- Charmingly placed through a farmyard in deep Devon
- A beautifully near-unaltered exterior from the 15th century
- The original 15th century entrance door, just wonderful
- A stunning interior, simple and full of interest
- A beautiful ceilure
- Very nice medieval early bench ends
- A goodly 17th century pulpit
- Astounding amount of various Victorian tiles
- Definitely a church to spend time in
Satterleigh deep in time
Age is such a masterly artist, painting our understandings of the universe with awe and humility and wonder. A perfect texturing for this WWI memorial gate here, silvering and softening the wood as memories of that nightmare subside into myth and reverence, even this minute parish shaken by those remote terrors.
And age is what this church is about, softly navigating the centuries until age steps back and says ‘Enough, my creation is complete’ and hands it off to the Churches Conservation Trust to preserve and honour.
Satterleigh Church of St Peter
Gentling into the graveyard, Satterleigh church of St Peter lies next to Satterleigh Barton, a manor going back to Saxon times or even further, probably originally a chapel for the owners and estate workers.
A little parish formed after, and thus it became a parish church. In the churchyard is the base and shaft of an ancient cross, and before churches were erected preaching crosses were used for folk to gather at, though how old the cross remnants are is not known.
But an old, old church in a poor parish. Where in 1435 the Exeter Bishop had to step in to help raise funds to rebuild a church here. The exact Latin says ‘build’ but they made no distinction between building and rebuilding back, and the parish system was well laid out by those times. This was almost surely a rebuilding, maybe enlarging, more likely a complete revamp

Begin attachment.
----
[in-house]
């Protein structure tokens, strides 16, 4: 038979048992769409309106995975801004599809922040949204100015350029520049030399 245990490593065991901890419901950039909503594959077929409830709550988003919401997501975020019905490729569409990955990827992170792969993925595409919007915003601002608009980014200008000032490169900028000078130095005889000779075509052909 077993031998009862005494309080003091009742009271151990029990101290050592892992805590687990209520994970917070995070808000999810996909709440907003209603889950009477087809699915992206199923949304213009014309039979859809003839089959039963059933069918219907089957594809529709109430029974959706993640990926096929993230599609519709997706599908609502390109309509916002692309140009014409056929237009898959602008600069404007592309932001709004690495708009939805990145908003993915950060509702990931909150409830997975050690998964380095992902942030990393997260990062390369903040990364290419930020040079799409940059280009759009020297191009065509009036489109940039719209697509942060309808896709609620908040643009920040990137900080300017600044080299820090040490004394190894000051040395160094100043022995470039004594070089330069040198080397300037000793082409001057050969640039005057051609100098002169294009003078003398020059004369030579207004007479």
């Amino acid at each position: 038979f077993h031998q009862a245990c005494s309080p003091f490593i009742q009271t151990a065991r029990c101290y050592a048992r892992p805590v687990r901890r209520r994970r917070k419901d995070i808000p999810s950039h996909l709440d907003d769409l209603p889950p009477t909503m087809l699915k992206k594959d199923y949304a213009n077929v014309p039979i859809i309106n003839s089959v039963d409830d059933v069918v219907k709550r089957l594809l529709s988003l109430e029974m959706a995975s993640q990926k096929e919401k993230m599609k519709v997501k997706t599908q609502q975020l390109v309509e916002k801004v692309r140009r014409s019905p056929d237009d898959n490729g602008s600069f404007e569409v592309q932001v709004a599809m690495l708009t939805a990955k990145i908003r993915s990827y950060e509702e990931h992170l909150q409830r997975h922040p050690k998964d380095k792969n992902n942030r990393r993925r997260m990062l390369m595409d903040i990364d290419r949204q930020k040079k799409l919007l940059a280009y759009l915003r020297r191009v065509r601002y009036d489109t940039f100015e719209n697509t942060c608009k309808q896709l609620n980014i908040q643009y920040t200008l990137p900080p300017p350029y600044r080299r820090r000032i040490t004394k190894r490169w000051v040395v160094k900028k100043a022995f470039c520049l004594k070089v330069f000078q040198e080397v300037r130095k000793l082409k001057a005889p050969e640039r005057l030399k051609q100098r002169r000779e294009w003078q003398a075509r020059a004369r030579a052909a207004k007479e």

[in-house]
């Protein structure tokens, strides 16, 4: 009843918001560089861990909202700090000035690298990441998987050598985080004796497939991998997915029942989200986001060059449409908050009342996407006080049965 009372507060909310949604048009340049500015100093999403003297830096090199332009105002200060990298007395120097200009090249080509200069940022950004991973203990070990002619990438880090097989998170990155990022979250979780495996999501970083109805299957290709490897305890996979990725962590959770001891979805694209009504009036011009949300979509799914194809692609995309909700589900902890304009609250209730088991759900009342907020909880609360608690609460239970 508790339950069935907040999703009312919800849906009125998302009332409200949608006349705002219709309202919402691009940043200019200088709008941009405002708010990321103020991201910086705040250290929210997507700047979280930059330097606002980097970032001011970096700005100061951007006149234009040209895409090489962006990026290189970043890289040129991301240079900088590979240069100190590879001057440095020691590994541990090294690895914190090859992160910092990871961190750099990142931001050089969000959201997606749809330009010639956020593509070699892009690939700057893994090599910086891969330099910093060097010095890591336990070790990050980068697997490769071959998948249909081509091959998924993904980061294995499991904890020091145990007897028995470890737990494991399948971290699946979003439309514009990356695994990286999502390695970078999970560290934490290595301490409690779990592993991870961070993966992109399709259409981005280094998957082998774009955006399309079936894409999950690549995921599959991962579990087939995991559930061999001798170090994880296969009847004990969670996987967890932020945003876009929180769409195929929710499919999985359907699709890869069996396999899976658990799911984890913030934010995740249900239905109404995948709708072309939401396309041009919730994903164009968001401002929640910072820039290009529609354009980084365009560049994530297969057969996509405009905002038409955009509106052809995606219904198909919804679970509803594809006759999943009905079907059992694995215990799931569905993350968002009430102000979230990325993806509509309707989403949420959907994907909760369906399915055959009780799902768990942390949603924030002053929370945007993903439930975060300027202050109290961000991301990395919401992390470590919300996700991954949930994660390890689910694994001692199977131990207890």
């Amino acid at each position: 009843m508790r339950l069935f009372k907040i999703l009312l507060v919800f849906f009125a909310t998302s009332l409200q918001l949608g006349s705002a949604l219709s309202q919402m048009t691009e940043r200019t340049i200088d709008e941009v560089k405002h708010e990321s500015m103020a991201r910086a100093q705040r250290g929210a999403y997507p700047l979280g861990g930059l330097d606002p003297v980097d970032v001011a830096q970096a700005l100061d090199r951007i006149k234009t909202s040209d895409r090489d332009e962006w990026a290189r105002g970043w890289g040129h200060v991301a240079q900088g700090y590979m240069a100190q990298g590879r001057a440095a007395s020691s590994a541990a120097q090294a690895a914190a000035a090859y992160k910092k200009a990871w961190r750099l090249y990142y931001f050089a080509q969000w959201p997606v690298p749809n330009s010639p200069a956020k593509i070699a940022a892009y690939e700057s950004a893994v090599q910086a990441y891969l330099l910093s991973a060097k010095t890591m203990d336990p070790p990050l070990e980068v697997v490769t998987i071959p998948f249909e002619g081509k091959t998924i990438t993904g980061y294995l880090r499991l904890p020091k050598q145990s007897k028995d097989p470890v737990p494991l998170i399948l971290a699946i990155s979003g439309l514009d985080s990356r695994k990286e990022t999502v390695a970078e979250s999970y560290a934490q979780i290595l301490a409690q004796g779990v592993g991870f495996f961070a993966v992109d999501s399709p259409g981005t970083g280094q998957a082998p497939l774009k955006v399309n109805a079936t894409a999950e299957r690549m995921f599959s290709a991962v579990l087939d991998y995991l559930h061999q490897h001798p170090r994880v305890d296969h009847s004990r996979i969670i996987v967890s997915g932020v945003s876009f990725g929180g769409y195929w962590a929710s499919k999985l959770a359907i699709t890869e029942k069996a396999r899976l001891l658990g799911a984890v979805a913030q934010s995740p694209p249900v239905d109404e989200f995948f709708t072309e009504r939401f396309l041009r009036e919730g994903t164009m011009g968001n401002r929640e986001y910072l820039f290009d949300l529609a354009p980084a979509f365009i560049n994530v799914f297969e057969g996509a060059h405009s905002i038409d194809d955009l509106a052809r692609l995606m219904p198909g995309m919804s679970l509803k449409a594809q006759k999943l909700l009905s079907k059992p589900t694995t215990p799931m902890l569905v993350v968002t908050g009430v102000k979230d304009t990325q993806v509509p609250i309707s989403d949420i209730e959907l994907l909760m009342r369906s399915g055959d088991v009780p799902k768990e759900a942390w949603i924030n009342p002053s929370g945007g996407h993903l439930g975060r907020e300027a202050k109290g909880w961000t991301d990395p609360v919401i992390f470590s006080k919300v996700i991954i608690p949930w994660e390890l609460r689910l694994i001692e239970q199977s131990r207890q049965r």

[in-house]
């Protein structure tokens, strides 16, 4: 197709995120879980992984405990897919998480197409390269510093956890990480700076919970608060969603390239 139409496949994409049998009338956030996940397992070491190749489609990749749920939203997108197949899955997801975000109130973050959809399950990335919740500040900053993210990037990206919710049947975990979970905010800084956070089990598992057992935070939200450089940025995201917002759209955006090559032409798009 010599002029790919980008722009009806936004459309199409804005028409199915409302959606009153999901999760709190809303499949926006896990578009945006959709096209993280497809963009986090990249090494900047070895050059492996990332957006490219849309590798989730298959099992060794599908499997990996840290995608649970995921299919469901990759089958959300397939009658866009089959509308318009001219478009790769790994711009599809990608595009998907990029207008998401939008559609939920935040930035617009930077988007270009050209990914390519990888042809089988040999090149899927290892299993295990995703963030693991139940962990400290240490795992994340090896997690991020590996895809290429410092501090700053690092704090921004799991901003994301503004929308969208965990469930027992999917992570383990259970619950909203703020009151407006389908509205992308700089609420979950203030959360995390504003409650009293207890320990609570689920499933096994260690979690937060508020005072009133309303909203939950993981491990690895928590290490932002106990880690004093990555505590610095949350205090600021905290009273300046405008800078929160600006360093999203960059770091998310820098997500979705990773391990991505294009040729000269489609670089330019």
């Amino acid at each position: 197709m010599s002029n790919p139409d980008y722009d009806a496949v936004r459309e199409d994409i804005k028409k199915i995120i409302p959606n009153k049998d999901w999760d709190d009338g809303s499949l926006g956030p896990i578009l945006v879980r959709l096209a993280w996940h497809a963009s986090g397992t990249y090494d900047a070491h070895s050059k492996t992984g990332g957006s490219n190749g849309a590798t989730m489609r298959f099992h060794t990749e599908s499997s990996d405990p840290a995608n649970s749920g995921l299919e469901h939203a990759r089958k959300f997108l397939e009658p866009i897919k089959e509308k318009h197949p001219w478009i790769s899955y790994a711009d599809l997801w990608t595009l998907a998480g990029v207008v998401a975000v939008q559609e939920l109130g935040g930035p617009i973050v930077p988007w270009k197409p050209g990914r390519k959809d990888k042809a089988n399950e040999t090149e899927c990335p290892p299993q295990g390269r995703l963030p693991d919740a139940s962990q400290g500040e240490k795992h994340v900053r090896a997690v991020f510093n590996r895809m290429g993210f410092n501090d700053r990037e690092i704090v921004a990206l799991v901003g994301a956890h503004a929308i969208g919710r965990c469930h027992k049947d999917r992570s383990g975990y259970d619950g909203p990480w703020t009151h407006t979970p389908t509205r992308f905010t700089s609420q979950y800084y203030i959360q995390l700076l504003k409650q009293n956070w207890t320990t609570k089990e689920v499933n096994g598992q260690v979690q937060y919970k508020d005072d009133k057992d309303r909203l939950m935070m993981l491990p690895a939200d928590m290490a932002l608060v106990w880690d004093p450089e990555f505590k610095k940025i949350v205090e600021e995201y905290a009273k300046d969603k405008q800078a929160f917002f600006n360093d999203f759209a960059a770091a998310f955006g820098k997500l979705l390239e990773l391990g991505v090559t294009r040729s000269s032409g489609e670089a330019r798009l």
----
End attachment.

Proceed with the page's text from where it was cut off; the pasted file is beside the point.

But this is a design going back many, many centuries, a simple nave, a smaller chancel for the sacred, and a bellcote, no tower, with originally a single bell.
This wooden bellcote was added around 1600, and age has been at its tricks here, once again silvering and weathering towards a beauty unachievable by human hands alone… though that little opening up there, with its petite rain cover, that is a sweetie, and so human too.
Us humans do have some uses after all.
But there were bells here earlier, 1553 at least, and as the stonework suggests an earlier bellcote, so there would have been always a bell or more to toll the mass across the fields.
And toll they did, because what we now think of as the sound of church bells, ‘change ringing’ as it is called, only came in later and needed a different mechanism in the bellhouse. This one has the old mechanics which just allows for a bell to toll a single note in the same continuous rhythm.
A fifteenth century door
But earlier yet, the south door says hello from the 1400s, the original oak door from that rebuilding, everything hand cut, rustic charm entrancing us along with that age thing.
Oh and that little dinky arch at the top of the doorway, that is cute that is.
Constructing the door
But it tells us more from the back.
This is a ‘batten and plank door’, only two planks wide with the planks on the outside and the battens (the horizontal bits) on the inside. It is far more of an investment than is immediately obvious.
The construction probably started in the autumn or winter with choosing a rightly shaped and sized oak tree or two and stripping off the bark, killing the tree; the bark was sold to a tannery, and the wood had a chance to dry out somewhat until it was cut the following year.
Then cut down, the trunks roughly shaped with an axe and the planks sawn with a long two-man saw using a trestle and a lot of muscle; not many planks to a tree back in the day for sure.
The carpenter would then shape all and ‘clinch’ the battens and planks together. Clinching was striking nails through both battens and planks (soft nails too, hard metal technology was not yet on the scene for nails) and then hammering the ends over to make them ‘clinch’ together tightly. Like here, if we care to look closely.
And nearly six hundred years later look what at such a sight it has become. Total magic.
Entering Satterleigh church